What the Lack of Outrage Over Chrome Automatic Updates Means

by Krishna on May 25, 2011

Coding Horror had a post two days ago on the frequent updates of Google Chrome. What I find amusing is that it refers to Version 11 as the most recent version. I just checked my version and I am using Version 12 (albeit on the beta channel), so it won’t be long before that changes.

Jeff Atwood thinks that this is the future. I am not so sure. One reason is that Google Chrome is a free product and so they can do major version updates. Companies with a commercial desktop product usually cannot afford to do that, unless they have some kind of subscription model going on. On the web, regular updates are inherently part of a web application, so there is nothing new there.

But why don’t you see more complaints about Google Chrome being so frequently updated? Some theories:

  1. Supreme backward compatibility: What worked in previous versions of Chrome will always work in a newer version. Or if it doesn’t, they just quickly release a new version that fixes the broken incompatibility. Very hard to get right, but then Google is not your average software engineering company.
  2. No horrible legacy of ignoring standards: Internet Explorer has been very cavalier when it came to honoring HTML and CSS standards. Which means that more websites get broken on IE with every release that fixes issues. Google Chrome started out properly, so your site would have either worked always or never on Chrome.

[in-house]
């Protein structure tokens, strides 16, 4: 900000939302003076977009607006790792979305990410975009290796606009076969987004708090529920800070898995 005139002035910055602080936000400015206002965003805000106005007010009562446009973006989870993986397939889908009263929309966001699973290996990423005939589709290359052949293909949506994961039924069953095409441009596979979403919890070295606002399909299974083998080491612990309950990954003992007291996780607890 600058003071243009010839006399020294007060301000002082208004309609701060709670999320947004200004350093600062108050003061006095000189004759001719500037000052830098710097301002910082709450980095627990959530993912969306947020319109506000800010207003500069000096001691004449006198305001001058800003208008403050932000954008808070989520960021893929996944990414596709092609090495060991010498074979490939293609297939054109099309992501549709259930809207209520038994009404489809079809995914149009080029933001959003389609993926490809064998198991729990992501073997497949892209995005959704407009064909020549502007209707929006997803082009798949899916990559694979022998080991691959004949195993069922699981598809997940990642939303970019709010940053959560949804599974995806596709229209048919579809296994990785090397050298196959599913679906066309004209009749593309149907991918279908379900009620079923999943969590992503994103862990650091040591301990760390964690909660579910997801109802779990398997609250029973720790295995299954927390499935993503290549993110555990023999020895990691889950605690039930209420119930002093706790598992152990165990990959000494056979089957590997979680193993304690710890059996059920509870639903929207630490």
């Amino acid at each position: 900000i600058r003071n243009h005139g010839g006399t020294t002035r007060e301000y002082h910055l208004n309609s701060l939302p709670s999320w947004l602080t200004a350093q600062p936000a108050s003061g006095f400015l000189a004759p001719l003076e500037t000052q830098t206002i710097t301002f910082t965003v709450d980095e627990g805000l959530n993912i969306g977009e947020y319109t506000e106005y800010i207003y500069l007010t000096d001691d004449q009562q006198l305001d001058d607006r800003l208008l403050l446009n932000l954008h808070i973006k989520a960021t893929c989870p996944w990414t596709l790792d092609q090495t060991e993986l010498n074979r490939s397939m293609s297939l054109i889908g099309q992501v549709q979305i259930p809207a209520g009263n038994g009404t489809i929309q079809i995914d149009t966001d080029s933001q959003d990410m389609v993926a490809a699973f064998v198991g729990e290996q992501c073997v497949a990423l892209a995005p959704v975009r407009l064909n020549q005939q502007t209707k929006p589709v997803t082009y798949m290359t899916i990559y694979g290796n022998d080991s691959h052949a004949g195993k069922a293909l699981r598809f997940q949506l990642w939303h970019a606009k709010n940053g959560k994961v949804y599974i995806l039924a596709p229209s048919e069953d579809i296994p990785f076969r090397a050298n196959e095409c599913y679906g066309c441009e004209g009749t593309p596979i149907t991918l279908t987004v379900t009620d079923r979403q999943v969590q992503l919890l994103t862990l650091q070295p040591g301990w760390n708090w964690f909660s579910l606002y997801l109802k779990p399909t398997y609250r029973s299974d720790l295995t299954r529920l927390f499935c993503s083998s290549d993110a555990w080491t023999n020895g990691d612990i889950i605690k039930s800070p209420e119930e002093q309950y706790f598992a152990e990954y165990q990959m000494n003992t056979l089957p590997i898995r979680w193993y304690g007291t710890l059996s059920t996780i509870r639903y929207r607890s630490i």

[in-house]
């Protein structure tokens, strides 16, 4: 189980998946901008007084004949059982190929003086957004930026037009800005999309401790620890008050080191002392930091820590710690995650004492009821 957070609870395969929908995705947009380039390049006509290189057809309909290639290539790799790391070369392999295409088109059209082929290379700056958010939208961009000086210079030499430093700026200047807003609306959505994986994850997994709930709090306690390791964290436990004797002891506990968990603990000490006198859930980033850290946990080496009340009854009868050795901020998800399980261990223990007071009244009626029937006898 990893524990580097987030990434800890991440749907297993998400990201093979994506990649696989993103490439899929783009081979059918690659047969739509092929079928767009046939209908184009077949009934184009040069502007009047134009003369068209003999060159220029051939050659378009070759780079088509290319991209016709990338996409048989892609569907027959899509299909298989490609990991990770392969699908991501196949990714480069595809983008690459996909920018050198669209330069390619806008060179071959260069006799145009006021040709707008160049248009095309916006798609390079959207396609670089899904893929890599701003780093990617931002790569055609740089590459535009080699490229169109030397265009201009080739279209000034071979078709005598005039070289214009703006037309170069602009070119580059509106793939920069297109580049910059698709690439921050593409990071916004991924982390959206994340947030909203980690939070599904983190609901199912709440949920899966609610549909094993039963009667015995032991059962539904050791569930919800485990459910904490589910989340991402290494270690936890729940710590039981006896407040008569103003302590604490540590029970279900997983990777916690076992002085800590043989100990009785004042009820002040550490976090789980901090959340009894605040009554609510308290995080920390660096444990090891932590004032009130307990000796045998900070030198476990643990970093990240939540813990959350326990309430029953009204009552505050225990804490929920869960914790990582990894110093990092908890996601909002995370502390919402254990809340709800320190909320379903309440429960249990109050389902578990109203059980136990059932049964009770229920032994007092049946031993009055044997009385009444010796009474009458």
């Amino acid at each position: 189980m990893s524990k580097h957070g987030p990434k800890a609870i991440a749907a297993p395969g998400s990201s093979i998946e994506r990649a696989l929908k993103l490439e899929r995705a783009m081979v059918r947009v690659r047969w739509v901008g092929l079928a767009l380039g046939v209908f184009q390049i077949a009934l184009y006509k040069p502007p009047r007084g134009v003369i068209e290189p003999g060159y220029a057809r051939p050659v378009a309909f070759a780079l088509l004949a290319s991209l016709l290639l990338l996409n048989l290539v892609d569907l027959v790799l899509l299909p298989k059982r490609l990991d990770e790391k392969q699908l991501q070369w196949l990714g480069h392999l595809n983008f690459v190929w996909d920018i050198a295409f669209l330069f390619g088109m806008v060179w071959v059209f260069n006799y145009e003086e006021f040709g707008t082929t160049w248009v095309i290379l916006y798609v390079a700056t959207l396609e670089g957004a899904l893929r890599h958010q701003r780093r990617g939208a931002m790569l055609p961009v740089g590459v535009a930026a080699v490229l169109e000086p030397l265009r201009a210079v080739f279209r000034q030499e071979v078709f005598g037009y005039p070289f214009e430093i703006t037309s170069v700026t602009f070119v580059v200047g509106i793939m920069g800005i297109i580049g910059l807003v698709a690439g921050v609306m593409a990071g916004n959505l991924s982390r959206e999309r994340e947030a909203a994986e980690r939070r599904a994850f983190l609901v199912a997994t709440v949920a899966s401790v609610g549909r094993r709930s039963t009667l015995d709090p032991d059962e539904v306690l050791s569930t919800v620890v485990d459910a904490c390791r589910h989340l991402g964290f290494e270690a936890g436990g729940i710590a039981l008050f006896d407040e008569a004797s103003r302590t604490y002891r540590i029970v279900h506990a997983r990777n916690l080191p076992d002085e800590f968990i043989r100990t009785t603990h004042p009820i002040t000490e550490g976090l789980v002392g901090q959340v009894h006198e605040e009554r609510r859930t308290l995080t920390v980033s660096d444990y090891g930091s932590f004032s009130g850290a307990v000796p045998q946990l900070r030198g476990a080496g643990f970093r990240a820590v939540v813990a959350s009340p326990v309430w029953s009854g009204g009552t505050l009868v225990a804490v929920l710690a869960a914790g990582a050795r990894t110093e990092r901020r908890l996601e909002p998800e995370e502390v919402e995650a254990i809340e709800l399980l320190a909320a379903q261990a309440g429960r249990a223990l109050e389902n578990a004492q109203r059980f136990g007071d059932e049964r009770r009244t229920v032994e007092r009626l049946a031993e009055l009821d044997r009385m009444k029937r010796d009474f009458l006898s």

3. Nobody tests on Chrome: For a long time, IE and Firefox have been the browsers that people test on. Safari, Opera and Chrome have been after-thoughts. That should be changing rapidly now, but only after Chrome has released many versions and become much more stable.
  4. The corporate environment: People always blame grannies for IE 6. But the biggest culprits are corporations with web applications that cannot be upgraded. The IT team ensures that your desktop browser never gets upgraded. And you are not allowed to install anything else.
  5. Nobody knows what the current version of Chrome is: How do you ask your tester to test on Version A.B.C of Google Chrome? I don’t even know if it is possible to download that version, or disable automatic updates. At some point, you just stop caring.

Regardless, the good thing is that it puts both Internet Explorer and Firefox under so much pressure to innovate as well as adhere to the latest standards.

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